CEO 20-4—March 11, 2020
CONFLICT OF INTEREST
COMMISSIONER OF THE OFFICE OF FINANCIAL REGULATION
SELLING LAW FIRM
To: Name withheld at person's request (Coral Gables)
Under the circumstances presented, a conflict of interest would not be created were the sale of ownership in a law firm by an incoming Commissioner of the Office of Financial Regulation to include seller financing. CEO 03-7, CEO 14-5, and CEO 16-9 are referenced.
Would a prohibited conflict of interest be created were the Commissioner of the Office of Financial Regulation to sell his law firm using seller financing?
Under the particular circumstances presented, this question is answered in the negative.
According to your inquiry, you were appointed to become Commissioner of the Office of Financial Regulation (OFR) on December 2, 2019, and expect to assume office imminently. Currently, you are the sole owner, officer, and director of a law firm. In telephone conversations with Commission staff, you explained that your law firm represents clients with securities matters and many of those clients are concurrently regulated by federal and state agencies, including OFR. In the past, you have represented some clients before OFR.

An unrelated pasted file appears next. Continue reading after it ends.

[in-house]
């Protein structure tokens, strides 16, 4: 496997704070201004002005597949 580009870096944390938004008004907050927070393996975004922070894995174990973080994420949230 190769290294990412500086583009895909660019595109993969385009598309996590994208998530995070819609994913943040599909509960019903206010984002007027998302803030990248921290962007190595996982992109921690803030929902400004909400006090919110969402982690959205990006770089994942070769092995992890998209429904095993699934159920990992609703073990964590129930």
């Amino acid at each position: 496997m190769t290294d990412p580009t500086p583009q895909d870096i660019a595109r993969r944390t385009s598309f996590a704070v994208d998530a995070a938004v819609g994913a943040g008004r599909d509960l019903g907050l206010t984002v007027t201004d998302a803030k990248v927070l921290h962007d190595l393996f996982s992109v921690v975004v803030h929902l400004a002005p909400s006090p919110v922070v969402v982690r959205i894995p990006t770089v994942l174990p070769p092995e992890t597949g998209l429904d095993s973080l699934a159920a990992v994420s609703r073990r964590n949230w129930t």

Since the announcement of your appointment to public office, you have been preparing for a transition from private enterprise to public officeholding. Your inquiry indicates that you are in the process of selling your entire ownership stake in your law firm without an option to repurchase it later. You inform us that you have concluded all client relationships, except one with an entity that is not regulated by OFR and whose representation nonetheless will be transferred as part of the eventual sale of the firm.
You state that you have found someone (the buyer) to purchase your entire ownership stake in the law firm. The buyer is not regulated by OFR and does not do business with OFR. As part of the purchase agreement, the buyer will take over all client matters of the firm, which will include receiving active client files, and will purchase the rights to collect all unpaid accounts receivable, including fees for work you performed for clients on behalf of the firm and costs you advanced to clients, to the extent they are collectible.
Further insulating yourself from the firm and its clients, you indicate that the purchase agreement will include terms that the buyer is prohibited from remunerating you for anything other than the purchase price, that you will not have access to client information after the sale, and that you will be entitled to a money judgment, rather than reversion, if the buyer defaults. In your letter, you also state that you will be instituting a procedure at OFR for screening matters involving your former clientele from your participation.
You state the buyer requires financing to complete the purchase of the firm and has requested seller financing. Under the terms of the purchase agreement, the buyer would execute a promissory note in your favor for the purchase price plus interest to be paid in 24 monthly installments with no prepayment penalty. With this factual background, you ask whether the sale would create a prohibited conflict of interest for you.